The M301 is an Alpine amp, (MRD-M301). Rockford might have made one but I don't remember one of that model number. The only 300W (depending on how they are wired) RF amps I can think of off the top of my head would be the P3001 (150x1 @ 4 ohms, 300x1 @ 2-ohms) or P6001 (300x1@4-ohms, 600wx1@2-ohms), They might have a few more but I don't have my catalog infront of me at the moment.
So your saying you have the AW1251SE subs? (Natural Sound 12") which hold 400W continously (RMS). Obviously, if you were going to choose between one of those amps for just one of those subs I'd get te P3001 (or the Alpine MRD-M301 would work nicely also at 350Wx1@2-ohms) and run it 300Wx1@2-ohms for that sub. It would be a nice setup.
Your friend wasn't lieing about older RF stuff. It was the shi#! Their newer stuff isn't bad either though, not by a long shot. (referring to their amps... Their subs are a little too SPL for my flavor...)
The amps won't feed more current to the speakers though; or that would be more power. For the basic part of Ohm's Law, power = voltage * current (or P = E * I). Voltage is what makes up the musical consruct. It's also what you adjust when you adjust the gain (hence, it's not a volume control). So what's left (on quality amplifiers) is current. A clean current source that can more than sustain the raised voltage levels of the amplified signal makes a clean amplifier. That doesn't mean it's going to force-feed your speakers more current though or they would be recieving more power. Alot of amps though do consume more power though to achieve this clarity and it is used in other circutry, or used up in the form of heat.
I would not worry about one amp force-feeding more current to your speakers than an equally rated amp. What I WOULD worry about is:
- the quality of the amp; is the amp going to provide my speakers with a CLEAN signal and power supply or a dirty one (cheaper tends to be dirtier... One of the things alot of people pay for are the cleaner amps which can be 2-4x the cost for the same amount of power)
- is the gain set correctly; it's not a volume control. You can't add/remove power the amp will supply. All it does is change the expected input voltage the amp recieves. Think of it as a line-input balancer. If correctly set, you shouldnt' hit amplifier clipping before 3/4" volume. (if not very near full volume, depending on the quality of the source unit)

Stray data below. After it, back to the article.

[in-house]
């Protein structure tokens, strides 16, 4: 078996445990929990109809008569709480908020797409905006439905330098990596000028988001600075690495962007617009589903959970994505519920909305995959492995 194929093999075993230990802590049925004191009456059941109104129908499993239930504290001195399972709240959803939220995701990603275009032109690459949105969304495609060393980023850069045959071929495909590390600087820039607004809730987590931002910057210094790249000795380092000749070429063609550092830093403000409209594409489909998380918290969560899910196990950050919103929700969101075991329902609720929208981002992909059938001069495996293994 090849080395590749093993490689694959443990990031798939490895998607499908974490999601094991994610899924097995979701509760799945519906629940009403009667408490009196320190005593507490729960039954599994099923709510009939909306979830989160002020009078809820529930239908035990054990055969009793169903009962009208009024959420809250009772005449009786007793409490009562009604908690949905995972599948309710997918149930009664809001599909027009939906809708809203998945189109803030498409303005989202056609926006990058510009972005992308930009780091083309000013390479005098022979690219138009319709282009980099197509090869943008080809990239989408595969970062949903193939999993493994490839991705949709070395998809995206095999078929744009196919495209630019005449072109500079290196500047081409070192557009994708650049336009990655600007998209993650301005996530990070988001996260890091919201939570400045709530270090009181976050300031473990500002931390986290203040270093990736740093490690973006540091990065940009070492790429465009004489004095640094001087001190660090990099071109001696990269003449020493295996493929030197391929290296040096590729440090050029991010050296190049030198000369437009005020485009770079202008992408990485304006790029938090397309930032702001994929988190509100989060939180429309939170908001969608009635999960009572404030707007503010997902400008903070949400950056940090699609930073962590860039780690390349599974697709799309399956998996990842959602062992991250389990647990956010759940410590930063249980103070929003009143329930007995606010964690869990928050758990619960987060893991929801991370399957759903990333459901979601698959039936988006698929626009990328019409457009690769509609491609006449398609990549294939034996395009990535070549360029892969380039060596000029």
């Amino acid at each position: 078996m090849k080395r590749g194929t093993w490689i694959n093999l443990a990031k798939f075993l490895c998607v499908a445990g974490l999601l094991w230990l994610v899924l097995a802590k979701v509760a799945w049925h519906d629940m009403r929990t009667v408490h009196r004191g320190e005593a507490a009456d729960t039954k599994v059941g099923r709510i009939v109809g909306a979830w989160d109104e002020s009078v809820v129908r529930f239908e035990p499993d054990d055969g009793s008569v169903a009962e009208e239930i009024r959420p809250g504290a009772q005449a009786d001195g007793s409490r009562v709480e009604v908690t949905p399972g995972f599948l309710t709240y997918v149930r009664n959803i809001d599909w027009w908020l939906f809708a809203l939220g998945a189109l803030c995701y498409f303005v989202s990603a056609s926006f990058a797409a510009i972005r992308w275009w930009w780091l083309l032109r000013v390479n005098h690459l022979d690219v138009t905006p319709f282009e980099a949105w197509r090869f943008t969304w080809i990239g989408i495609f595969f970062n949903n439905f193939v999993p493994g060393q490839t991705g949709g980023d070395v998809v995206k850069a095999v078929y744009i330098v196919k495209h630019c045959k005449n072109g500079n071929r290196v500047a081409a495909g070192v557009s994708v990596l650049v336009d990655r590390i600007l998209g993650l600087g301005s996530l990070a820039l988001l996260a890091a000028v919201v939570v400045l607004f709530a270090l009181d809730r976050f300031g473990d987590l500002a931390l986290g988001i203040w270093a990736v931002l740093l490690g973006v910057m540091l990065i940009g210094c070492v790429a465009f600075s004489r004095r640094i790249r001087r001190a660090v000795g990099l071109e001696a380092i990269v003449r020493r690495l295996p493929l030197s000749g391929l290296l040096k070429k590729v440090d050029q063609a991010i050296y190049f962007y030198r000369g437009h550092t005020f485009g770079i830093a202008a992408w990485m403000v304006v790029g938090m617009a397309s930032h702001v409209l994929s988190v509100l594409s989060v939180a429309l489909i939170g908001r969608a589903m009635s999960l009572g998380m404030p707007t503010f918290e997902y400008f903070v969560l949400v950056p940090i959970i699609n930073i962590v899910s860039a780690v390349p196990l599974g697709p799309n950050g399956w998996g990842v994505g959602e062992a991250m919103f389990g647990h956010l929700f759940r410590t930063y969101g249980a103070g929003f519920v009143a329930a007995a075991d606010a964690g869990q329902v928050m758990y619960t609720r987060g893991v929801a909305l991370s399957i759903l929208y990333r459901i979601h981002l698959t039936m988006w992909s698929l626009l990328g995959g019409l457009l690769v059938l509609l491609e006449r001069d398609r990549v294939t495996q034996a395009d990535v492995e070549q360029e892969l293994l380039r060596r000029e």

- everything in between; The system is only as good as it's weakest link. If you have $100k in parts but use wal-mart wire 2-sizes too small to wire it all up. It will sound like pookie and will probably burn out before too long. NnF sais it alot and although I tend to think he overkills the overkill a little bit sometimes on extra extra large wires for small jobs, he does have one good point; going larger on wire NEVER hurts. (ok, accept maybe the wallet) If you want to be sure your amps are not going to be hungry for power and going to sputter on a high-current draw, you need to make sure your power wires are probably 1 size larger than they need to be; grounds also; upgrade the ground on the battery and the alternator to battery positive also. If it goes beyond that, a larger alternator is the next step. Caps are NOT power supplies. They are power filters. If you don't have the power needed from the alternator, they won't help. They only stabalize the power that you do have.
If those are all good and your components aren't junk, they should last quite a while, even with a fair share of weekend (or daily even) abuse.
Sir G. Cal - 2k Sahara TJ
Living and loving on borrowed time. Life with Multiple Sclerosis.
My MS/Life blog, Audio and Electronic write-ups, project how-tos, pictures, stories, and more.
Originally Posted by SirGCal
If you can't take a nano-second to press shift/period/etc. and make proper sentences and paragraphs, I don't know if I can take a few minutes to respond to your topics... It doesn't have to be perfect by any means, but a little effort goes a long way.